Relaxing your back

Arch your back, being careful not to overdo it. Hold that tension for several seconds, and then let your back and shoulders return to a more comfortable, relaxed position.

Relaxing your legs and feet

Either sitting or lying down, raise your right foot so that you feel some tension in your thigh and buttock. At the same time, push your heel out and point your toes toward your head, as shown in this figure.

[Credit: Illustration by Pam Tanzey]
Credit: Illustration by Pam Tanzey

Hold this tension, notice what it feels like, and then let go, letting your leg fall to the bed or floor, releasing any remaining tension. Let that relaxation deepen for a while. Repeat this sequence with your other leg and foot.

Relaxing your buttocks

Tense the muscles of your buttocks, noticing what that feels like. Hold that tension for several seconds. Slowly release that muscle tension, letting go, letting the muscles in your buttocks gently release. Notice those feelings of relaxation and let them deepen even further.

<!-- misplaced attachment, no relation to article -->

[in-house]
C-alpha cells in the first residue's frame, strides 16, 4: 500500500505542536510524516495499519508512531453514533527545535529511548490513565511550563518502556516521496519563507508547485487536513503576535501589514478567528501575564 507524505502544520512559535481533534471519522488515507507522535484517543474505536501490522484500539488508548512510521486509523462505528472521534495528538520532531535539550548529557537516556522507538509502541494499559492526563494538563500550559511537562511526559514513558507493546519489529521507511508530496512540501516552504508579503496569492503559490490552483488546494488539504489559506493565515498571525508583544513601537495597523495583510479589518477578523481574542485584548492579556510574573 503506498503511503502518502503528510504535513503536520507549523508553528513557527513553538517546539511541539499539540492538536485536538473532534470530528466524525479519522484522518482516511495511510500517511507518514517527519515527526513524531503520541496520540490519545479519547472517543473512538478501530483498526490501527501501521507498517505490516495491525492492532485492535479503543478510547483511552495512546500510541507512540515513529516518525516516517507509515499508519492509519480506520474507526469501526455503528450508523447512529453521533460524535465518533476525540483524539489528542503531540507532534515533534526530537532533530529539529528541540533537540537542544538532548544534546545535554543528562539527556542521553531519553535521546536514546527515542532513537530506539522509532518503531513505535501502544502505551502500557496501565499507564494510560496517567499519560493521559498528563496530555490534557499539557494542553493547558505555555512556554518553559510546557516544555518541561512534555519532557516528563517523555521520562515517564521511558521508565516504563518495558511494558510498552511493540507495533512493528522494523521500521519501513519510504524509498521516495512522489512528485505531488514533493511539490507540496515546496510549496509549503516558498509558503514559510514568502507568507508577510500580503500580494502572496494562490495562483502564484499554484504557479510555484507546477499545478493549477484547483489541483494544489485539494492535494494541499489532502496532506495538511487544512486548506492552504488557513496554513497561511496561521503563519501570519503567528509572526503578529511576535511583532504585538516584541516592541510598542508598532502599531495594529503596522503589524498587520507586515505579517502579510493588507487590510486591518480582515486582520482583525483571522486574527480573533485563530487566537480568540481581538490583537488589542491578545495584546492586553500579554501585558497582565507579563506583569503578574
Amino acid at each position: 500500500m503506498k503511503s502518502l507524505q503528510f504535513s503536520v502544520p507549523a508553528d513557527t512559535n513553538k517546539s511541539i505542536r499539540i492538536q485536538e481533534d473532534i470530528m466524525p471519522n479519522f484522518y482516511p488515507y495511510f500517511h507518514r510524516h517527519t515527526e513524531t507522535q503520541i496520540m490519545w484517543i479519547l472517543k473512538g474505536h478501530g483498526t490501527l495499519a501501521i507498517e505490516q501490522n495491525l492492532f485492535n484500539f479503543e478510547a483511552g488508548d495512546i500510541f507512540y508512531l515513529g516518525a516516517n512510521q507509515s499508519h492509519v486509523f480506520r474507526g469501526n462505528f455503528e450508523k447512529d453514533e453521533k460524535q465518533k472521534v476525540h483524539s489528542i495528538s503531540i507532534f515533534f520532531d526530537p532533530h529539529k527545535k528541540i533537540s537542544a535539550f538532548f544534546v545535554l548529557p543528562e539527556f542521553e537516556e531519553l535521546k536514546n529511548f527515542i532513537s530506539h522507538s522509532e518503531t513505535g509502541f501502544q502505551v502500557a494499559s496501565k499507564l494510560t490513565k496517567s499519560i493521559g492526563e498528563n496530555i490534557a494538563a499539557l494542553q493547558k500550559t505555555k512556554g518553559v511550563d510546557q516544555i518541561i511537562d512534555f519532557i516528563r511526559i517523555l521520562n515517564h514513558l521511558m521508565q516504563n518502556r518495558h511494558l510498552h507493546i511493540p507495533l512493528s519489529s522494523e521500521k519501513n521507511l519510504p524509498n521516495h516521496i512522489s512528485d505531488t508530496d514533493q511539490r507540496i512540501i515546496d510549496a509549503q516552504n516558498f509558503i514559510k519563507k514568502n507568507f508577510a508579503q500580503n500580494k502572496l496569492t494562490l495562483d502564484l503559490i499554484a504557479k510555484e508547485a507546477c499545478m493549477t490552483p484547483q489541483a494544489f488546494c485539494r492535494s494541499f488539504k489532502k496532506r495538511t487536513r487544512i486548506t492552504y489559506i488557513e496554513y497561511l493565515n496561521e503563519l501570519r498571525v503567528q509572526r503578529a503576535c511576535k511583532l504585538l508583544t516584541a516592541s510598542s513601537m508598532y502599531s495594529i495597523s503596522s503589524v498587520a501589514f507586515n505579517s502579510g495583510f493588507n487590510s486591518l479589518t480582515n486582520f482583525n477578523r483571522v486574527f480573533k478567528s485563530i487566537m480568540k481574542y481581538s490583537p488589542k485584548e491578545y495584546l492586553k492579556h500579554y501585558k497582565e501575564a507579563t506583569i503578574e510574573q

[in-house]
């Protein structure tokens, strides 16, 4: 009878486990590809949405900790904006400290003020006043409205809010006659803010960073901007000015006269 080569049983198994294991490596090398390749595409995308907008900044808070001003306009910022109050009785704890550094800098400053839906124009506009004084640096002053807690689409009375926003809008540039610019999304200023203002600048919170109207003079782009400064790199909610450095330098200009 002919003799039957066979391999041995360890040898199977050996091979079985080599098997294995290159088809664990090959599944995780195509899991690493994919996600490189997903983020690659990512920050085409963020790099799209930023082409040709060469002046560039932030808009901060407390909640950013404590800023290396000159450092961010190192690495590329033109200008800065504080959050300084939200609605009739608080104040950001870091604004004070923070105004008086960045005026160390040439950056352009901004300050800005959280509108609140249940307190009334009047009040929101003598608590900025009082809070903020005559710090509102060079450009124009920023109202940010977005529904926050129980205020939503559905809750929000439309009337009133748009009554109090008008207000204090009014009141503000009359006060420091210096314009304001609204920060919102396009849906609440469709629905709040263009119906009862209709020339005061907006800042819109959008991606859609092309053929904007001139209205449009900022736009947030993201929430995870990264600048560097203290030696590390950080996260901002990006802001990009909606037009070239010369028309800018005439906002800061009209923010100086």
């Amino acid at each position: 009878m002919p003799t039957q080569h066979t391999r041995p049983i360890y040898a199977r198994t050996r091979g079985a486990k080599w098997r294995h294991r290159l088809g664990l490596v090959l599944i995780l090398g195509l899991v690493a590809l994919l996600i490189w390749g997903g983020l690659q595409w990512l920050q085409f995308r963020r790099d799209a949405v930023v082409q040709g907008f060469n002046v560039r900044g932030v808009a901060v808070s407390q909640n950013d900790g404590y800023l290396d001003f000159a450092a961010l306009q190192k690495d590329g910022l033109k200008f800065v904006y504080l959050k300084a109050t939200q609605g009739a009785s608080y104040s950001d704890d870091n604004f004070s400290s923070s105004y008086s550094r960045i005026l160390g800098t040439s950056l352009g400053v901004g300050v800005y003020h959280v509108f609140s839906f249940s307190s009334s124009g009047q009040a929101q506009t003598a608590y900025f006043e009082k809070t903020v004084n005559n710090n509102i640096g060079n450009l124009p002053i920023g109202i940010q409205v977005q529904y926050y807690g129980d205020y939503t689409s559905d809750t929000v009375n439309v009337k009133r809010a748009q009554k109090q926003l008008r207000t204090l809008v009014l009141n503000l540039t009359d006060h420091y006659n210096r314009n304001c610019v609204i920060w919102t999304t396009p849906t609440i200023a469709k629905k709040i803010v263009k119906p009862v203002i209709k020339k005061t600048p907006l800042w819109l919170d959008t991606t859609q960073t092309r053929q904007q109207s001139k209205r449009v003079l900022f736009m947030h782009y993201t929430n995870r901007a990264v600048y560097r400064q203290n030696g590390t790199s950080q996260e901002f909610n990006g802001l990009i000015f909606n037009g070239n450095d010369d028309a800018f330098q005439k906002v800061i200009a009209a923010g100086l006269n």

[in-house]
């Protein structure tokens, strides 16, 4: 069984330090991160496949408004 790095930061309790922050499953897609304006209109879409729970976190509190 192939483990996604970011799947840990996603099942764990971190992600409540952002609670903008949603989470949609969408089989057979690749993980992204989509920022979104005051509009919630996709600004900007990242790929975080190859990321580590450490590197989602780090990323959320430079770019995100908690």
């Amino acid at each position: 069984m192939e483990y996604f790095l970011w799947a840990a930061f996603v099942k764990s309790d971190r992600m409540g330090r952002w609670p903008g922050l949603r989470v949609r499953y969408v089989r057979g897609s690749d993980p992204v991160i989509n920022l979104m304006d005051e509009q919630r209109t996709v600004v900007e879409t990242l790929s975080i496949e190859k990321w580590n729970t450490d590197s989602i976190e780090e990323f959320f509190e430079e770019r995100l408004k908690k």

Relaxing your stomach

Take in a deep breath and hold that breath, tensing the muscles in your stomach. Imagine that you’re preparing yourself for a punch in the stomach. Hold that tension. And relax, letting go of the tension.

After you finish this sequence, let your body sink into an even deeper state of relaxation. Let go more and more. Mentally go over the sensations you’re feeling in your arms, face, neck, shoulders, back, stomach, and legs. Feel your body becoming looser and more relaxed. Savor the feeling.

About This Article

This article is from the book:

About the book author:

Allen Elkin, PhD, is a clinical psychologist and the director of The Stress Management & Counseling Center in New York City. Nationally known for his expertise in the field of stress and emotional disorders, he has appeared frequently on Today, Good Morning America, and Good Day New York.